Tuesday, 24 March 2015

Falaise Gap - August 1944 - AAR

A 6mm Game Report

A Recce Panther defending a BUA
This is a game report, the background to which can be found HERE in the Scenario post.

The Canadian attacking force decided to split their forces more or less down the middle, each commander taking a Tank Battalion, an Infantry Battalion, an Armoured Car Recon Squadron and a Tank Destroyer Company. It was decided that the 25pdr Battery would set up about 12" onto the table which would then allow it to hit the river area within its effective range of 75".

Defending the river line
The Germans had been given a hidden set up so they had a mdf counter for each company along with an equal number of blank counters, so initially they had no figures on the table. As I was playing the Canadians I got a real sense of the problems a ground commander has, not knowing what was in the next terrain feature. However in this scenario time is of the essence, trying to get to the retreating column before it escapes, so you can't hang around navel gazing for too long.

Game Map (North is at the top of the page)
The Canadians rolled onto the table and after a couple of turns getting on the board and organising they were off towards the German Front Line, the first resistance came in the southern BUA and on the hillside to the West, a company of Infantry and a company of Stugs held the ridge line and the remainder of the Infantry battalion was in the village.

Drive down the road and get shot up, the life of a Recce Man
Against a full battalion of over 50 Shermans, 10 Stugs were never going to win but that wasn't their task, the hill held up the advance of the Western task force, the village was a different matter. Apart from a company of Shermans who got a little close (panzerfausts hurt at close range) the village was mostly ignored. The Canadians used blitzkrieg tactics on the Germans, dropped a company of infantry off to keep an eye on the village and lobbed a few 25 pdr rounds in every now and again. With no transport the German Infantry wasn't really going anywhere.

The Eastern Flank came across very little resistance and was making good progress towards the river line, whilst on the other flank with the hill cleared further heavy resistance was found in the woods behind with the remaining Stugs and another battalion of Infantry putting up a strong fight which often ended in fierce hand to hand combat.

Clearing woods is a messy business
Whilst all this was going on the column of retreating Germans were making their way to the exit point and the relative safety of being outside the Falaise pocket. First off the table were the trucks and half tracks full of Generals, mistresses and Champagne, leaving the rest of the troops trudging along behind on foot.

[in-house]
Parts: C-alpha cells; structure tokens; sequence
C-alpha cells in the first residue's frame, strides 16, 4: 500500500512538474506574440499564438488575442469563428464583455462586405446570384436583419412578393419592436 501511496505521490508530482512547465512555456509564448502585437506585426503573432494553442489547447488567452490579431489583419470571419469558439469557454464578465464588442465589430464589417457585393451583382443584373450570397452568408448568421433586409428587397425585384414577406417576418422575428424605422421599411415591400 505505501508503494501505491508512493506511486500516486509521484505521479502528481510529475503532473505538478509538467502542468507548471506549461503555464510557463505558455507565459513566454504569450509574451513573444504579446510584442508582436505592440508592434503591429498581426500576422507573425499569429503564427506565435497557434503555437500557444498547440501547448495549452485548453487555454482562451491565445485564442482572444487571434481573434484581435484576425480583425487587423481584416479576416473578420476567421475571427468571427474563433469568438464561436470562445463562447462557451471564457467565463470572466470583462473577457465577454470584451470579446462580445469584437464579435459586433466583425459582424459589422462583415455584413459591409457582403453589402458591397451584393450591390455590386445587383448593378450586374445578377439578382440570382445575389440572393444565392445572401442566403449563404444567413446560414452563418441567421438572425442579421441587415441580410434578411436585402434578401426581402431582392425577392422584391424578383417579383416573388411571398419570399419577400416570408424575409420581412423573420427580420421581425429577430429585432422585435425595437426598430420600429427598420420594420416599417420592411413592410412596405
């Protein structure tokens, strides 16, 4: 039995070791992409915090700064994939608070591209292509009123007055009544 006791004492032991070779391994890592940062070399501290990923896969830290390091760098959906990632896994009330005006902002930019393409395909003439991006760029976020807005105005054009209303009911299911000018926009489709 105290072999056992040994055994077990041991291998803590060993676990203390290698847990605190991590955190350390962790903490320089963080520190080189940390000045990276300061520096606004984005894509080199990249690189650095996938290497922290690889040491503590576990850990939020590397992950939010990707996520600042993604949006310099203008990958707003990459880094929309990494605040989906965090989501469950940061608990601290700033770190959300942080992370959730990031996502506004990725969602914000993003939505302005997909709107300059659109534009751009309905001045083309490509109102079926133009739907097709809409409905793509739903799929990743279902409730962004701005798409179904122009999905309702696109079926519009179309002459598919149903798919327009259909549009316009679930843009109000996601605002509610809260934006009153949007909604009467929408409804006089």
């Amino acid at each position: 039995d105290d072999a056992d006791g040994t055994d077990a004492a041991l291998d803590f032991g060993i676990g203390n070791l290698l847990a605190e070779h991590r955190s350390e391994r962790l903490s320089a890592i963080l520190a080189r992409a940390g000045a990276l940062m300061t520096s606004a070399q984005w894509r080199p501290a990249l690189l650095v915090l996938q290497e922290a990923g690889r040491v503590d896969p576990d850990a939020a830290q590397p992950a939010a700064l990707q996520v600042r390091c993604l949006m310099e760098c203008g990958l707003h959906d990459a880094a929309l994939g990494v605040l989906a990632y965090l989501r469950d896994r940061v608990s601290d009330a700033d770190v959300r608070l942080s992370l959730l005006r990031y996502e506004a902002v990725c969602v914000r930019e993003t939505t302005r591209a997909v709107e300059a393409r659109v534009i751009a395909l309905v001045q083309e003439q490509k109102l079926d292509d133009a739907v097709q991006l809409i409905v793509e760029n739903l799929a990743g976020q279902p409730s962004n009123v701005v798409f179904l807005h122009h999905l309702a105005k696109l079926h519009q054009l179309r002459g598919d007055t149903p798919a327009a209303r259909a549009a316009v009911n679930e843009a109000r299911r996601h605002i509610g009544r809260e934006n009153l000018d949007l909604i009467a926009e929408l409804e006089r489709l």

The Normandy and District Art Treasure Removal Company in full flight
The Conga of Retreat
On the eastern flank things were going swimmingly, that was until 2 companies of hidden Panzer IVs opened up on the advancing Shermans. Now the smaller number of PzIV were never going to win but should have held up the Shermans quite a bit. Not when the curse of the dice hit ! Steve controlling that sector of Germans throwing 3 d10 per company (needing high) rarely got the three to add up to 10 whilst the Shermans in return rarely got less than 8 on a dice. That and the 17pdrs on the Fireflys and Archers.

17pdr Archer love
It was around the same time that the western flank won their more messy battle in the woods and both flanks made towards the river line hoping to find a ford and praying that they wouldn't have to fight over the single bridge into the town.

Typhoon !!!
The allies had stored up a bit of air power by this point and in a bid to gain time (by this point the conga of retreat was edging towards the table exit) the Typhoons made a number of attacks / recon runs on hidden targets. Our rules allow an aircraft to attack a terrain feature containing a hidden "unit", the aircraft must use its primary attack (rockets or bombs) on one hidden counter. If its blank you lose the attack dropping your bombs onto an empty terrain feature, you then get a gun strafe on another target within 5" of the primary. Each attack reveals the counters contents, so its a great way to recon but it quickly uses up your air power and means you have to fight toe to toe with Panthers rather than peppering them with rockets.

It don't look very deep here Sarge
The action around the town and bridge was getting quite bloody with heavy armour casualties on both sides when on the same turn the game changed dramatically, recce units were working their way down the river trying to find a Ford. A couple of searches had been negative then suddenly two crossings were located one to the east of the town and one to the west. A Recon run from a Typhoon cleared the way through the terrain on the western edge, the Recon Units and a Company of Shermans poured through the crossing and onwards through the gap in the line and they were three turns from the Conga of Retreat and the end of the game.

Breakout
In reflection it was a good balanced game, the Canadians have a good numerical advantage but you have to take risks to push on towards the final objective, the Germans are limited to mostly static defence but have a number of strong units and the advantage of being hidden. The uncertainty of where the fords are, if there are any, adds a random element to the game and was the turning point in our game. I think without the Fords it would have been a hard slog to get through the town and out of the other side to catch the retreating troops. Hopefully some of you might give the game a go, in which case I'd love to hear how you get on.

We had a WW2 Naval Game last weekend and X Wing on Wednesday so plenty more to write about soon.

German Armour in the town my favourite photo of the game